benefits of lavender essential oil

Written by Ellen Bird | July 19, 2021

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The many benefits of lavender essential oil

Lavender essential oil has been used for centuries for its many therapeutic and healing qualities. According to studies, lavender expresses anti-inflammatory, anti-microbial, and even calming properties. Lavender oil has many different applications and can be of benefit to many. In this article, we will go into detail on how best to work with the essential oil of lavender, as well as share some information so we can empower you to know which lavender essential oil is the best to use for the purpose you need it for. We will also share some sources and go more in-depth on some of the science behind the potentially therapeutic qualities of lavender oil, so that you can start seeing the many benefits of lavender essential oil in your life!

 

As far as the history of the lavender plant goes, It has been documented that the benefits of lavender essential oil has been known for over 2,500 years – from mummification by the Egyptians to cooking and bathing by the Romans. The word lavender comes from the Latin word “lavar” meaning “to wash”. Traditionally, lavender essential oil was used to reverse infections and soothe wounds, as well as to reduce stress. Today, lavender can be found in many soaps and detergents, and the literature suggests it has antiseptic, antimicrobial, and antibiotic properties. Some clinical studies have evaluated that lavender essential oil may be supportive in calming the nervous system and supporting those experiencing symptoms similar to anxiety and depression.

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How to Use Lavender Essential Oil

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There are many different ways of working with essential oils, especially one as versatile as lavender. Depending on how you are wanting to experience the benefits of lavender essential oil, it can be applied topically to dry, cracked, or sunburnt skin, breathed in through an essential oil diffuser in a form called aromatherapy, dropped into a bath, massaged into the skin to reduce inflammation in the body, applied to the temples of the forehead to reduce stress associated with migraine or headache, or inhaled into the lungs through an essential oil vaporizer. Oral capsules of lavender essential oil (under the brand-name Silexan) have even been shown to be clinically effective compared to SSRIs for adults with Generalized Anxiety Disorder (GAD). Science has been finding that the therapeutic benefits of lavender essential oil may be greater than earlier believed! In this amazing article, evidence from scientific studies are cited that have been showing the possibility of lavender as being an effective treatment for several neurological disorders.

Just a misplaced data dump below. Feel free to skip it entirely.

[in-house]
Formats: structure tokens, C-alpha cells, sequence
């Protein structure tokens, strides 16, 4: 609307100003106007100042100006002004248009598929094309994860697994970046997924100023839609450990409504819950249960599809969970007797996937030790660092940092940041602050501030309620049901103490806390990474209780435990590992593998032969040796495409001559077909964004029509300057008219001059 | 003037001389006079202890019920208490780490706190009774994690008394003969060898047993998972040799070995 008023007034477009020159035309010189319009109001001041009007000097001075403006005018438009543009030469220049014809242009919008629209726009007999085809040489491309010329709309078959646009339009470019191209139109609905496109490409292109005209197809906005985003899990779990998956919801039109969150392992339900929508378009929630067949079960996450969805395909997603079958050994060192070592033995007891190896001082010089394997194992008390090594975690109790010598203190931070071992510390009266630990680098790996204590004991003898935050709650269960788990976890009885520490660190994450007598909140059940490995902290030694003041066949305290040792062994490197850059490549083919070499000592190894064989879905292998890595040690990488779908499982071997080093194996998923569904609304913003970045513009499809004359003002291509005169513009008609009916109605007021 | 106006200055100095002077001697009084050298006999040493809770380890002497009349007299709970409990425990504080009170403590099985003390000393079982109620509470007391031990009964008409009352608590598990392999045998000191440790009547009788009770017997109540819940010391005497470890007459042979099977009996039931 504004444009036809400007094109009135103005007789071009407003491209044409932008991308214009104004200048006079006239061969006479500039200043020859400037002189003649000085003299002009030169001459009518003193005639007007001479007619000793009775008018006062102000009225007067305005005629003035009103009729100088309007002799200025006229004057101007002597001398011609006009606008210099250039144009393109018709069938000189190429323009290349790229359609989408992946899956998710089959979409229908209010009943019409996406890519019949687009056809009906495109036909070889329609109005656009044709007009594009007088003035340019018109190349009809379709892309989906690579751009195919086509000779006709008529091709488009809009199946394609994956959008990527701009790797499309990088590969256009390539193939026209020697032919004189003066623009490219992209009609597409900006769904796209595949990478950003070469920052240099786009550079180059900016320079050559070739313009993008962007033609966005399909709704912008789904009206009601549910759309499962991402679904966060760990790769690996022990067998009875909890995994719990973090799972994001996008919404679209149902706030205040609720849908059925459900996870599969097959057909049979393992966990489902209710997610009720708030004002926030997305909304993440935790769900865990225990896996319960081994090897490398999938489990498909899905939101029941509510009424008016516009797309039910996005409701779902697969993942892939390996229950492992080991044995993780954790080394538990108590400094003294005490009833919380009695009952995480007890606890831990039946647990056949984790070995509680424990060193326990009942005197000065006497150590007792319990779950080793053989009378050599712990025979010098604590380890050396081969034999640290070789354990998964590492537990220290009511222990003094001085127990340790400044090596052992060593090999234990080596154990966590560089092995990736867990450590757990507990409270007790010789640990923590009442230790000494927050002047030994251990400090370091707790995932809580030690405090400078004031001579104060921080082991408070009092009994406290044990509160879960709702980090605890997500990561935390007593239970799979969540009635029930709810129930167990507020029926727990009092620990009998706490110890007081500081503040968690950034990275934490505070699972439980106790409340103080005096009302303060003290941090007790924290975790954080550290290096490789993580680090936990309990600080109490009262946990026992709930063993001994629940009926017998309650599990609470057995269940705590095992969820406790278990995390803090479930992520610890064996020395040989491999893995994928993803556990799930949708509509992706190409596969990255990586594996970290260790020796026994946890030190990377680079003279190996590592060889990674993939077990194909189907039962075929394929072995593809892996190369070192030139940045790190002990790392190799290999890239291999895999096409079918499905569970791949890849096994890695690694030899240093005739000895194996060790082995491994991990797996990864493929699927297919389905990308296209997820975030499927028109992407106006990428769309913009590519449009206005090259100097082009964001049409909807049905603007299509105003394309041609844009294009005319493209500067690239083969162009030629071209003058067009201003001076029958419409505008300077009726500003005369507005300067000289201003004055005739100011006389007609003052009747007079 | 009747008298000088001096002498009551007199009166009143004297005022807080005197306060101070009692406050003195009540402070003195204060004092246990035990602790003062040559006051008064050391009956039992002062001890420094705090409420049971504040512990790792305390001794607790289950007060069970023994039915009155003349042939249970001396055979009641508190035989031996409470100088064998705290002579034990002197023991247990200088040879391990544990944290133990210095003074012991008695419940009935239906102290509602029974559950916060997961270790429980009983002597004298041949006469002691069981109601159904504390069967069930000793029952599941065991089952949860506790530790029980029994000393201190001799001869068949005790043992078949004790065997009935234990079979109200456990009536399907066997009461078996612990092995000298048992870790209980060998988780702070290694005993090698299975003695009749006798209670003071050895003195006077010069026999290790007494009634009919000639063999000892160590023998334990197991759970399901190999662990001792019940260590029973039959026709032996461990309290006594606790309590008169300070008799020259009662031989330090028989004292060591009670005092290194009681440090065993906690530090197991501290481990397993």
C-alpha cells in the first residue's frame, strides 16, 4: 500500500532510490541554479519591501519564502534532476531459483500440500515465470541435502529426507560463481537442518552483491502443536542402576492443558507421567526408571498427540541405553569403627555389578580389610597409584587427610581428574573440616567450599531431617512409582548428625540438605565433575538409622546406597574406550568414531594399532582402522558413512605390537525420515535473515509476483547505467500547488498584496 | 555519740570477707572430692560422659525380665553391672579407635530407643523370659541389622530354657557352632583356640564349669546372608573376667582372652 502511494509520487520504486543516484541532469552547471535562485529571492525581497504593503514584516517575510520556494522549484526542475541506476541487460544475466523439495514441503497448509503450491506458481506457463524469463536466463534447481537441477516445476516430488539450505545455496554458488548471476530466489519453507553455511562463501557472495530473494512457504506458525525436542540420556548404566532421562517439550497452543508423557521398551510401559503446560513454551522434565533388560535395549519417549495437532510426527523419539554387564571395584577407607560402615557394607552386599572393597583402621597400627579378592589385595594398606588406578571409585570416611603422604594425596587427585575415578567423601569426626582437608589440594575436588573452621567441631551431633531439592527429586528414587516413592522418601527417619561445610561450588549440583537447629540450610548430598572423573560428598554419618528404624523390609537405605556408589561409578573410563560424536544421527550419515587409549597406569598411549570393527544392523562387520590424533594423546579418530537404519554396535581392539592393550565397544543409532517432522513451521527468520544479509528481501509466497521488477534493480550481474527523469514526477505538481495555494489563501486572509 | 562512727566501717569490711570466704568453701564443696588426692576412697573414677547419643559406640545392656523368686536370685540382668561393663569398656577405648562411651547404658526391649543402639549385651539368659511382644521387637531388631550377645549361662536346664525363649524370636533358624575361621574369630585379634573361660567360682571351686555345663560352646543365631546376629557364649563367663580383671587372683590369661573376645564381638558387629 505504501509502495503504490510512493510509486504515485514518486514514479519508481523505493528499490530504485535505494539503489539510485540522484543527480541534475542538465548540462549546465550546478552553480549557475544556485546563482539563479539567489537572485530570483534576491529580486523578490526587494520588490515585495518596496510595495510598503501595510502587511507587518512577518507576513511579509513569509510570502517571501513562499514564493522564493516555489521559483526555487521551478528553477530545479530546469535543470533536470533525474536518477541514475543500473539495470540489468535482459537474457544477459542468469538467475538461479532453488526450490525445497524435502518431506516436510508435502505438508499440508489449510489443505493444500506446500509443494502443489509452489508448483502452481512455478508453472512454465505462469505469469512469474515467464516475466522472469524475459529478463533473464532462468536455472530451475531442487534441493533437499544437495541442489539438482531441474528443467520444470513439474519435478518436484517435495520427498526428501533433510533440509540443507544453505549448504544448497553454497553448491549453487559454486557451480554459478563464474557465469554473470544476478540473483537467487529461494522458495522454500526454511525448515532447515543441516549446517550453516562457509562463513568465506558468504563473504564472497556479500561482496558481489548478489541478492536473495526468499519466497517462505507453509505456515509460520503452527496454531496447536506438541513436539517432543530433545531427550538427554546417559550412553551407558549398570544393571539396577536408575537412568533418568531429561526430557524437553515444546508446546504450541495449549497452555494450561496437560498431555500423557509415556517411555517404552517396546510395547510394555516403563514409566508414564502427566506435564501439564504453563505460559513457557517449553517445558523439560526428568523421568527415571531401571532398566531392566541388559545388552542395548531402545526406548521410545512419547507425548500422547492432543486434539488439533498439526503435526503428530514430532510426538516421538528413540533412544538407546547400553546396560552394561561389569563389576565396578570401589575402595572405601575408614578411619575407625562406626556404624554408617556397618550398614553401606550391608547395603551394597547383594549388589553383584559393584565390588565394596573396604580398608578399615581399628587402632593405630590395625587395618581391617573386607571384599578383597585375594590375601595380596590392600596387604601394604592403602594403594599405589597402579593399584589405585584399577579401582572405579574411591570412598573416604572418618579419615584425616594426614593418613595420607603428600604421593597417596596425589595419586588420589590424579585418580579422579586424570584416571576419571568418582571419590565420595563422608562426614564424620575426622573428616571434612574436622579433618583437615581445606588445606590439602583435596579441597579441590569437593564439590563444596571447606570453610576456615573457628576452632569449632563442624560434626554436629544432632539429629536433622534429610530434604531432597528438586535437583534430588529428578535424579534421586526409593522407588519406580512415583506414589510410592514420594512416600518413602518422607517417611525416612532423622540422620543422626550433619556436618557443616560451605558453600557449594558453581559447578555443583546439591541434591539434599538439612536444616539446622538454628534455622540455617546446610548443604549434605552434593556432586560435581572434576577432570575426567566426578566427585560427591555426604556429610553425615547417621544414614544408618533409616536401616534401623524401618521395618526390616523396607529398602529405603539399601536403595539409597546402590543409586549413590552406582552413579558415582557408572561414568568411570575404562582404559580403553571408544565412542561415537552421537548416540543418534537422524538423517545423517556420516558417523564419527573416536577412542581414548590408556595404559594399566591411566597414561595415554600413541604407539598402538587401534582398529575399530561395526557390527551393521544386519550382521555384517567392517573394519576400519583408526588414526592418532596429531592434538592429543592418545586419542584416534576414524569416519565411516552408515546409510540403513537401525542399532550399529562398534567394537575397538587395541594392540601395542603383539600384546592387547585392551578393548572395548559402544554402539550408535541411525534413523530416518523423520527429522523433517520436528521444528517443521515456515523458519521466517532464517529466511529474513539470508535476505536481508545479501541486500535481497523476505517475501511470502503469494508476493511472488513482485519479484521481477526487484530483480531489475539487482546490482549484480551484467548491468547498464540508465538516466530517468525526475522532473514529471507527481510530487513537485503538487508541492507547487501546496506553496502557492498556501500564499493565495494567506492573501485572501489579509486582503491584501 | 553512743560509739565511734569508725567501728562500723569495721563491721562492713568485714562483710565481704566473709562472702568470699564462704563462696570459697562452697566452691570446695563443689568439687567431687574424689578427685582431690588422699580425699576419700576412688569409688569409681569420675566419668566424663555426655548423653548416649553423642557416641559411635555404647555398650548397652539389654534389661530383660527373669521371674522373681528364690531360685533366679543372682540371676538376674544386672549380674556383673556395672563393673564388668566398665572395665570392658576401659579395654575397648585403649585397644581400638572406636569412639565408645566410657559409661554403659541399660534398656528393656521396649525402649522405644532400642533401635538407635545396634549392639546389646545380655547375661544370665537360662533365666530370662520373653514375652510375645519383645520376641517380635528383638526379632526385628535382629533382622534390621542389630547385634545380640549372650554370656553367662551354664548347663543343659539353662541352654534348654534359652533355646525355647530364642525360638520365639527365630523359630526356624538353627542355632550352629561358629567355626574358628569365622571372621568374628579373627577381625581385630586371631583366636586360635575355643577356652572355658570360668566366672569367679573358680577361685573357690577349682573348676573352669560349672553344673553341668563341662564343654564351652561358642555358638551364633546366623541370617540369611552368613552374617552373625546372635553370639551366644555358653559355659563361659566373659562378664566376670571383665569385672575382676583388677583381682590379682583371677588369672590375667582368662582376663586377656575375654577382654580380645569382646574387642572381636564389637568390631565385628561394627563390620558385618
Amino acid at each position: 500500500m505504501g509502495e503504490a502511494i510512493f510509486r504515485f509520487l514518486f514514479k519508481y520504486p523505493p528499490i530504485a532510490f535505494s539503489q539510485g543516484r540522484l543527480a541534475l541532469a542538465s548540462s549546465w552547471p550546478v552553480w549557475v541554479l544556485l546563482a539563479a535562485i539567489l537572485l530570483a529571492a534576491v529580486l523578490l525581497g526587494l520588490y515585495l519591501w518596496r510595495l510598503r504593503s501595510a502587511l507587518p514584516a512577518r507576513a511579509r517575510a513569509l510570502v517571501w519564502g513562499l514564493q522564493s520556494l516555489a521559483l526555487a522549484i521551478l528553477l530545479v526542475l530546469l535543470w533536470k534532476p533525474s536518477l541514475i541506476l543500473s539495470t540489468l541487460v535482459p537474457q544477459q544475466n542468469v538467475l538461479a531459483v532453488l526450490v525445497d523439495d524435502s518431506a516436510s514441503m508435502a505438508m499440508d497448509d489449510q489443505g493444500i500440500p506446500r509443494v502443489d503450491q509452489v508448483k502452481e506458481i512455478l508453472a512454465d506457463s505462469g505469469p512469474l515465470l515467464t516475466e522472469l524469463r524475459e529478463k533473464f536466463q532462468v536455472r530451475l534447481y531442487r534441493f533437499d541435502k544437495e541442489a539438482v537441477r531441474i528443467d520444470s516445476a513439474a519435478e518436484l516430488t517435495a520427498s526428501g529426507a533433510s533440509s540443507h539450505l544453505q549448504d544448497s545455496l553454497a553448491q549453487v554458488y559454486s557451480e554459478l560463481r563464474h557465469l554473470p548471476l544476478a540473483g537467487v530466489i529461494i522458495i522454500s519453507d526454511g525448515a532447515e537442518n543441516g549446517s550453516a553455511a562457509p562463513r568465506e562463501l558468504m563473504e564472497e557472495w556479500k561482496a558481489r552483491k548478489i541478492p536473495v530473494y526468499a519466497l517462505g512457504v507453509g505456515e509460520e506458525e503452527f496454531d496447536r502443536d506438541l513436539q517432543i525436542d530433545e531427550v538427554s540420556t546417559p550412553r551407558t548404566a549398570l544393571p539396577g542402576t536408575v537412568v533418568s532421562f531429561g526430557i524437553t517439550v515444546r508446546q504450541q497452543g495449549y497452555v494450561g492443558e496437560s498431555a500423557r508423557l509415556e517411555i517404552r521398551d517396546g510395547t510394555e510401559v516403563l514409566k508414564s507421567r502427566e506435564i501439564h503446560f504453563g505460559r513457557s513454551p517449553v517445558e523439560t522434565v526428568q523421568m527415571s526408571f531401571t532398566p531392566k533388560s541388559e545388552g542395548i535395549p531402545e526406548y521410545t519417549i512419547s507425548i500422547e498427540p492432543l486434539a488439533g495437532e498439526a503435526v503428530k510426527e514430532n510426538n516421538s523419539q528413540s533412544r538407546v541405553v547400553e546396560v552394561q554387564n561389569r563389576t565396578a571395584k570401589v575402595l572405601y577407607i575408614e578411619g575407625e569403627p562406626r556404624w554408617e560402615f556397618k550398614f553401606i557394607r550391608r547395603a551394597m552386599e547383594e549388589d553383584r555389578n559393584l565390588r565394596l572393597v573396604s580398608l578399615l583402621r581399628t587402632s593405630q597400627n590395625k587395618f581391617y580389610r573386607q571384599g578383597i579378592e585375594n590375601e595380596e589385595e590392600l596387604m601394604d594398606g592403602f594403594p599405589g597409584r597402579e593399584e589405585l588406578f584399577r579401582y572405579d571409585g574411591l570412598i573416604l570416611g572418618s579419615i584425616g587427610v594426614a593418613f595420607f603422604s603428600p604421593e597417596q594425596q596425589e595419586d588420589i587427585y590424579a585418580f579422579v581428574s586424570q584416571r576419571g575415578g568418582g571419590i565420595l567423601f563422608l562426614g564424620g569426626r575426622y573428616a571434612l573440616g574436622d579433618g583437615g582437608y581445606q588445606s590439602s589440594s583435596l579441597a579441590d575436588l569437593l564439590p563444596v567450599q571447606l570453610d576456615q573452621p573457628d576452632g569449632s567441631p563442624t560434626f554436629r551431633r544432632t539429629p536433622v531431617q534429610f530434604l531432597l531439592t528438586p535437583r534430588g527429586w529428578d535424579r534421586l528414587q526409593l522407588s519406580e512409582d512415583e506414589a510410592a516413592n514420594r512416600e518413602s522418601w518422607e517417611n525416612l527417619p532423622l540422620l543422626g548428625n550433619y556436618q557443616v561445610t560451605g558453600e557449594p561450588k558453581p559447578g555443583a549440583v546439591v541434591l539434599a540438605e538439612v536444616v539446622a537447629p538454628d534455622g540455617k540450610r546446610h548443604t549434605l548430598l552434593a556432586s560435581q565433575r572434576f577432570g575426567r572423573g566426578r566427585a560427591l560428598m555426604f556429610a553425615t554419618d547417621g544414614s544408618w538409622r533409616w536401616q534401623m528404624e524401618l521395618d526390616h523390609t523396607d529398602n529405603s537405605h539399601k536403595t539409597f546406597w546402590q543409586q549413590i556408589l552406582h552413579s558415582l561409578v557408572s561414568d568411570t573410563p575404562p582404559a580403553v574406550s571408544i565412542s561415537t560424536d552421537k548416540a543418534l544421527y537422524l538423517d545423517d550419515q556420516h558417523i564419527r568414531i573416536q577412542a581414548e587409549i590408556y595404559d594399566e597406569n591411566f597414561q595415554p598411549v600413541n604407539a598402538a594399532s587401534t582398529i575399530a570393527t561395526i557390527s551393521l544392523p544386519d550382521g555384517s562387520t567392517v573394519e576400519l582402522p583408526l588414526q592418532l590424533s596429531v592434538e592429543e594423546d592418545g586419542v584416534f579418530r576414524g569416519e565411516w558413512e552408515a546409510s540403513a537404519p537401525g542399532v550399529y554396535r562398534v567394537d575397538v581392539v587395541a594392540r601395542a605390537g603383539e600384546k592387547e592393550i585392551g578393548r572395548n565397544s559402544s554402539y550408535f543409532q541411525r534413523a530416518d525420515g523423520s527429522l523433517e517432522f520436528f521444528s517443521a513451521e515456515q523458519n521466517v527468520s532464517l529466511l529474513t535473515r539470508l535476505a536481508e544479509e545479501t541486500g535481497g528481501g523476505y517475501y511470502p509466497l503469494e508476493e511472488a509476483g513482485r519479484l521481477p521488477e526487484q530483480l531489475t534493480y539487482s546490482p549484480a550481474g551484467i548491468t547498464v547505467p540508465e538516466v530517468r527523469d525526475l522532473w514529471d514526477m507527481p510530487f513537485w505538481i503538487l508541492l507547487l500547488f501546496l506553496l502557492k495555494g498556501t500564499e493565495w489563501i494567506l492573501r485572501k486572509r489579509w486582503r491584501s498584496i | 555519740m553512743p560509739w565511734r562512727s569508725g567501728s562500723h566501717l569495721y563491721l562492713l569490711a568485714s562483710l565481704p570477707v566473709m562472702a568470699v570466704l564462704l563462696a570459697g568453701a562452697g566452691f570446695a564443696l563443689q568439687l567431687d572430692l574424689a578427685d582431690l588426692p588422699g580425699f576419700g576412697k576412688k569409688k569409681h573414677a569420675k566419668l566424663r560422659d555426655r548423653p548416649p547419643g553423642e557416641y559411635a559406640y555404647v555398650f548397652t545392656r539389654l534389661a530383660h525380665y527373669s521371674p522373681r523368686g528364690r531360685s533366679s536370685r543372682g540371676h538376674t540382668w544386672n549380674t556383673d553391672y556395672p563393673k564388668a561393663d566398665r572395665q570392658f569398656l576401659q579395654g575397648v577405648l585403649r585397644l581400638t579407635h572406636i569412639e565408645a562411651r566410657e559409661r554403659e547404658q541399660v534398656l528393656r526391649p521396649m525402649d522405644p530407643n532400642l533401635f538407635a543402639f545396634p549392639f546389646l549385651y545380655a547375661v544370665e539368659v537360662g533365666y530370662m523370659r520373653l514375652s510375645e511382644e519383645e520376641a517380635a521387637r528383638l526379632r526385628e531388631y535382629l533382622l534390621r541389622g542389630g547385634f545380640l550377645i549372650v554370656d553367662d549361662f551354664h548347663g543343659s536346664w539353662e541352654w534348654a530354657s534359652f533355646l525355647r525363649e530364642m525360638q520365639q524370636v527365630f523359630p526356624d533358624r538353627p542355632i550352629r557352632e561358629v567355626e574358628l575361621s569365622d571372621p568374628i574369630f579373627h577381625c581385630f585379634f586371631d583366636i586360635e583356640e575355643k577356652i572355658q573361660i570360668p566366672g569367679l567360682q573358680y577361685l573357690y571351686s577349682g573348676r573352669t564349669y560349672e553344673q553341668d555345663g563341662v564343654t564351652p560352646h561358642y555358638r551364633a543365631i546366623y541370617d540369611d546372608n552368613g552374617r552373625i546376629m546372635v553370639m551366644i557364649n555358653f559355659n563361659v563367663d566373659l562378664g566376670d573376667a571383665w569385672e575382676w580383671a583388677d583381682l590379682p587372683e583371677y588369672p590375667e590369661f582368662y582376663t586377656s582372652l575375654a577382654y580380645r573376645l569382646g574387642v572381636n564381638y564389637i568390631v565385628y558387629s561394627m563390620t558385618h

Some sources consider lavender essential oil as an oil that can be applied “neat”, meaning that it doesn’t require dilution before applying topically to the skin, while other’s (like in this article here) talk about the importance of diluting every essential oil before use, especially for people with sensitive skin. For proper dilution, add 12-15 drops of your essential oil to every one ounce (30 mL) you use of a carrier oil, like olive oil, coconut oil, macadamia nut oil, or jojoba oil. 1-3 drops of lavender oil combined with 1 cup of Epsom salts makes for a great relaxation in a hot bath!

To learn more about how to use essential oils more generally, check out our separate blog post.

Different Varieties of Lavender